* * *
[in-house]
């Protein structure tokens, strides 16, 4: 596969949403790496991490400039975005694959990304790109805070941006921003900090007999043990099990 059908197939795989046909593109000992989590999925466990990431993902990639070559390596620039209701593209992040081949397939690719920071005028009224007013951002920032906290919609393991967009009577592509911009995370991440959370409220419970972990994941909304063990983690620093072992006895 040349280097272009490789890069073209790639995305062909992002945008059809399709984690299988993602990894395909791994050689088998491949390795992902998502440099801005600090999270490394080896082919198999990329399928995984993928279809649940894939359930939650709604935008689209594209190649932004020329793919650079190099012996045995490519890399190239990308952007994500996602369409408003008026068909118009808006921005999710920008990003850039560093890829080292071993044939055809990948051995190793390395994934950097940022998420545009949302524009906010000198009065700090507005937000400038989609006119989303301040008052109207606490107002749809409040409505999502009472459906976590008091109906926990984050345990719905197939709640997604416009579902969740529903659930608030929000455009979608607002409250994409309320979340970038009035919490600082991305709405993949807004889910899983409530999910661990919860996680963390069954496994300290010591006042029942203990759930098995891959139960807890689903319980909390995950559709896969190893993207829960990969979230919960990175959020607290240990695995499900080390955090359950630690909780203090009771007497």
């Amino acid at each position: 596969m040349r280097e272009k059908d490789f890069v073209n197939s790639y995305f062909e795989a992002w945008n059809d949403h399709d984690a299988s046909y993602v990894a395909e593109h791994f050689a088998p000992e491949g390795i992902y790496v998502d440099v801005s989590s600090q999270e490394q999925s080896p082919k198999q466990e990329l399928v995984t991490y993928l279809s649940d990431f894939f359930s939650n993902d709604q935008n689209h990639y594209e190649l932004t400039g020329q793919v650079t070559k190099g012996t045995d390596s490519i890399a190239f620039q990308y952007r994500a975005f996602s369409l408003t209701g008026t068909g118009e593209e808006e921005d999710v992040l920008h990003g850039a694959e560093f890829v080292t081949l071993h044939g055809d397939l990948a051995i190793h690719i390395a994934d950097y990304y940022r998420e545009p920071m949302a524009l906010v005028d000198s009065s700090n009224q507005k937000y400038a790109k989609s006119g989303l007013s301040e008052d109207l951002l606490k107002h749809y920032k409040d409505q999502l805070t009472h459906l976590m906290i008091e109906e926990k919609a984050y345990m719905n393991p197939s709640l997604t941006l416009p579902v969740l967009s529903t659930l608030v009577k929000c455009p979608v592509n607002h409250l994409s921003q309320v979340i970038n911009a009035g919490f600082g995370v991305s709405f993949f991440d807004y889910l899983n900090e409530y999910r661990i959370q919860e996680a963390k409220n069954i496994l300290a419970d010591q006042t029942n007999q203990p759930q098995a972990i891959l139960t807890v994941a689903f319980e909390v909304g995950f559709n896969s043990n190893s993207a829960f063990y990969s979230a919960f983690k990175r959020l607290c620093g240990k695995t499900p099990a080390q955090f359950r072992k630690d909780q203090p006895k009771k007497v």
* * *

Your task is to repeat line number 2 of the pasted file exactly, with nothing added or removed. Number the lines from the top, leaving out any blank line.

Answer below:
């Protein structure tokens, strides 16, 4: 596969949403790496991490400039975005694959990304790109805070941006921003900090007999043990099990 059908197939795989046909593109000992989590999925466990990431993902990639070559390596620039209701593209992040081949397939690719920071005028009224007013951002920032906290919609393991967009009577592509911009995370991440959370409220419970972990994941909304063990983690620093072992006895 040349280097272009490789890069073209790639995305062909992002945008059809399709984690299988993602990894395909791994050689088998491949390795992902998502440099801005600090999270490394080896082919198999990329399928995984993928279809649940894939359930939650709604935008689209594209190649932004020329793919650079190099012996045995490519890399190239990308952007994500996602369409408003008026068909118009808006921005999710920008990003850039560093890829080292071993044939055809990948051995190793390395994934950097940022998420545009949302524009906010000198009065700090507005937000400038989609006119989303301040008052109207606490107002749809409040409505999502009472459906976590008091109906926990984050345990719905197939709640997604416009579902969740529903659930608030929000455009979608607002409250994409309320979340970038009035919490600082991305709405993949807004889910899983409530999910661990919860996680963390069954496994300290010591006042029942203990759930098995891959139960807890689903319980909390995950559709896969190893993207829960990969979230919960990175959020607290240990695995499900080390955090359950630690909780203090009771007497």